fake news

As the world grapples with what may be one of the worst pandemics yet to be seen, we are not just living through history—we’re making it.

Much of the news related to COVID-19 has spread via social media. Whether it’s official agency updates or real (sometimes tone-deaf) stories about those affected by the virus, we as marketers are seeing an unprecedented amount of information sharing and a dependency on timely, authentic, hard-hitting content. 

But as we saw with the 2016 election—information is power. That means misinformation spread by social media can be just as dangerous. The World Health Organization (WHO) even went so far as to call the spreading of COVID-19-related misinformation an “infodemic.”

From recommendations tweeted by public officials to your Facebook friend’s mom’s cousin who claims the governor is about to announce a lockdown, there are so many sources that are able to influence our emotions and actions.

According to this New York Times article, “Facebook, Google and Twitter said they are removing misinformation about the coronavirus and working with (WHO) and other government organizations to ensure people are receiving accurate information.”

Twitter directs users searching for #coronavirus to the Centers for Disease Control in an effort to stop the spread of misinformation.

And yet, amidst the #Coronachaos, many are finding it challenging to scout out trustworthy, verifiable information. WHO has successfully taken to social media, most notably TikTok, in an effort to address false rumors where they originate and combat them with practical advice. 

Their Safe Hands Challenge, for example, prompted celebrities like Nicole Scherzinger, the lead singer of the Pussycat Dolls, Kaká, the Brazilian soccer star, and F1 driver Romain Rosjen to show off how they’re keeping the virus at bay.

Forbes explains just how significant the WHO’s new influencer status is

“The Safe Hands Challenge, for instance, has been used as a TikTok hashtag nearly a half billion times in 48 hours. The WHO posted its first video to TikTok 16 days ago and has since added nine more. They’ve been viewed an average of 10.3 million times. For perspective, Loren Gray, the influencer with the largest following on the platform, has averaged only 4.4 million views in her last 10. The WHO has 448,000 followers on TikTok, 2.3 million on LinkedIn and close to 6 million on both Twitter and Facebook. In real life, people have checked into its Geneva headquarters nearly 54,000 times using its Facebook page.”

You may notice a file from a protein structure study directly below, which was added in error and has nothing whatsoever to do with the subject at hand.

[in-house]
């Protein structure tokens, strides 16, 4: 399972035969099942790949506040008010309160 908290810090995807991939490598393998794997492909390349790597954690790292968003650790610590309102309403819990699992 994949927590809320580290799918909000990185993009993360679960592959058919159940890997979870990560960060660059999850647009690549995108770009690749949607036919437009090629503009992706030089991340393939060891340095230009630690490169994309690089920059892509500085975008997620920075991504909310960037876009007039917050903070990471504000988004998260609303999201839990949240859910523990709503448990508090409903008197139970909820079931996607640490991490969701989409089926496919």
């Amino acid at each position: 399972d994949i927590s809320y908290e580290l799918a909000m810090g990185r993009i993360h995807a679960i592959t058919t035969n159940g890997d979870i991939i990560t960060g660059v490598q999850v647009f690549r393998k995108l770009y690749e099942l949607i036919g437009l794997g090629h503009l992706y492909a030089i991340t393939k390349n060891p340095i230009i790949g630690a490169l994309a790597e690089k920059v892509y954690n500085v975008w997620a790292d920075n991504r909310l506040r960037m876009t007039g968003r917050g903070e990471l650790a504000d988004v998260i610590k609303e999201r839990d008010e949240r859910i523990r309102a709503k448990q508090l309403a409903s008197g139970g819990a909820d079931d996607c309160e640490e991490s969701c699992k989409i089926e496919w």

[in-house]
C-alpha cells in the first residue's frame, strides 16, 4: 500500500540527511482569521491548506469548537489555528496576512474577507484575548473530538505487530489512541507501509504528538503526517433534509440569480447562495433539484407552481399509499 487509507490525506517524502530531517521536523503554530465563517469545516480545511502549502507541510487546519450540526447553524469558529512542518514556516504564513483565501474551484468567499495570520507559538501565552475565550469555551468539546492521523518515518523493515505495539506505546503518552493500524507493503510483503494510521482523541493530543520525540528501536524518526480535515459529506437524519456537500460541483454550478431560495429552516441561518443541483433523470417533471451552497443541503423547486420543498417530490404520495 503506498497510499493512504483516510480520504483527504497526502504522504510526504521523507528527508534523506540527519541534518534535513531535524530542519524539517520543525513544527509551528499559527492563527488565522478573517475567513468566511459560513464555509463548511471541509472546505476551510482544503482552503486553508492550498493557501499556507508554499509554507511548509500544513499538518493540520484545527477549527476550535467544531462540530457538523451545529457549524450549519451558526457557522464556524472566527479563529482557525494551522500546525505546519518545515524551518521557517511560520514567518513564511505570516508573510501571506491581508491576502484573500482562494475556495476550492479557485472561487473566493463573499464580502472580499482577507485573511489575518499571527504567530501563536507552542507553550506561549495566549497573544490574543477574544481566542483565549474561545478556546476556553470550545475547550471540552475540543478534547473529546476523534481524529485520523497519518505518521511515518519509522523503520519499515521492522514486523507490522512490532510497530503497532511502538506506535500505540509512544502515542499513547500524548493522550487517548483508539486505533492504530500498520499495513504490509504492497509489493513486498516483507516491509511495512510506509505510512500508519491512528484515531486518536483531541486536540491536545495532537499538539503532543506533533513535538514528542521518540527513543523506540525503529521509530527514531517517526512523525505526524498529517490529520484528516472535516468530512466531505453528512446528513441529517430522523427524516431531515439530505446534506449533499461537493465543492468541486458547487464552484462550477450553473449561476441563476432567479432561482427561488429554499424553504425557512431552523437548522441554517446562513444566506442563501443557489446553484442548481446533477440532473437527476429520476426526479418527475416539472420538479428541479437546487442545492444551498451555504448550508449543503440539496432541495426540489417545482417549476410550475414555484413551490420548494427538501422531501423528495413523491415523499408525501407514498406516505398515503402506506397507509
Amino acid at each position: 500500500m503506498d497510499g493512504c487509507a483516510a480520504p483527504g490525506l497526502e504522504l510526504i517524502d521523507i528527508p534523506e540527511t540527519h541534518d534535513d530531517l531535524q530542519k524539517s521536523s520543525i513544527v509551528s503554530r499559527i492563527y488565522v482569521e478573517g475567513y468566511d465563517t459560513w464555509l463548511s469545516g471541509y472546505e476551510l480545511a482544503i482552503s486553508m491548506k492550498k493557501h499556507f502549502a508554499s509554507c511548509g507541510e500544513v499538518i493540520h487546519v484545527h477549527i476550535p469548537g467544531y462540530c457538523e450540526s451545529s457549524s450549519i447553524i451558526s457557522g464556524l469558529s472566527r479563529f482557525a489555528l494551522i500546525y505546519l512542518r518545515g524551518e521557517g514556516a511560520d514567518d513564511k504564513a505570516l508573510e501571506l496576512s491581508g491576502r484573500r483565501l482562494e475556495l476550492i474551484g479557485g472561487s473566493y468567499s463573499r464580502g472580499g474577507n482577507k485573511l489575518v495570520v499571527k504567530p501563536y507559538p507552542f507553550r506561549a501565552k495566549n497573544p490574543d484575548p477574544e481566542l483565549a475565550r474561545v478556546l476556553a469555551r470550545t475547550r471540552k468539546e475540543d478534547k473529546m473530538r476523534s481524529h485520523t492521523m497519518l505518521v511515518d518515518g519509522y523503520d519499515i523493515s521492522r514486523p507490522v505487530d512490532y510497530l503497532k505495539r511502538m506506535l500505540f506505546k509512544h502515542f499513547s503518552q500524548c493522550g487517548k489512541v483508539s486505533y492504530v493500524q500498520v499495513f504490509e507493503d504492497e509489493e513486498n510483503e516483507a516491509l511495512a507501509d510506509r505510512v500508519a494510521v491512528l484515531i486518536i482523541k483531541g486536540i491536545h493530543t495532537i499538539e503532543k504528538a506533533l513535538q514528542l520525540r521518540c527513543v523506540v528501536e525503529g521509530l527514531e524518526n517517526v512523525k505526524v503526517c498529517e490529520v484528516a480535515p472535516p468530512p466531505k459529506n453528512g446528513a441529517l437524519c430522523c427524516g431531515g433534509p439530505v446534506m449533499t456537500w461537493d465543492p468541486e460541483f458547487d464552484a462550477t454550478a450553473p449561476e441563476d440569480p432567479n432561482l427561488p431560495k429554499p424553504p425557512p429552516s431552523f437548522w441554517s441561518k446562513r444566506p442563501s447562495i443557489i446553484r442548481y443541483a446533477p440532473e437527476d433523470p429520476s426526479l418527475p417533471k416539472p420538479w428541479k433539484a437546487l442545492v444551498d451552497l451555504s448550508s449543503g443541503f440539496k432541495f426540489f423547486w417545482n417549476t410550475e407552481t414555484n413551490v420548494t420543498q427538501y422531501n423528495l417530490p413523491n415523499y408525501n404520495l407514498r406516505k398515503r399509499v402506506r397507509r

Another testament to how seriously WHO is taking the dissemination of their advice shows in their strategy to promote content based on their social media channel. 

“We can’t just be creative and share it,” said one of the two (yes, just two!) social media officers at WHO, in the same Forbes article. “We need to ensure that every piece of advice we’re giving is checked by the experts. So that’s a bit challenging during this outbreak.”

It’s not just newly appointed influencers that are showing success on social media right now. New pieces of content are going viral. Whether it’s the wave of creators trapped in their home with nothing to do but make stellar content, or the tsunami of individual stories, perspectives, and hilarious bits about living the introvert dream.

A TikTok of a woman distraught over bulk buying at Costco got 888,400 likes. In Australia, real people (not scientists) are becoming a go-to source for tracking COVID-19 numbers.

 Atlanta-based Butter ATL asks Instagram followers what content they’d like to see in the midst of the stress caused by COVID-19.

For marketers, this is a study in authenticity as the ultimate source of quality content. Social media users are clearly seeking out content that serves, not targets them. What’s garnering the most notable engagement isn’t the most polished or “branded” big names, it’s organic experiences. 

Julia Regeski

Julia Regeski

Content Creator

Julia Regeski is a content creator who believes that everyone’s story deserves to be told in a way that’s intentional, compelling, and authentic. Her work experience has been focused on advancing meaningful social causes, and includes advocating on behalf of Georgia’s environmental resources and bringing together nonprofits in the wake of natural disasters. When she’s not using her communications skills to try to make the world a better place, you’ll likely find her reading, practicing yoga, or adventuring in the great outdoors.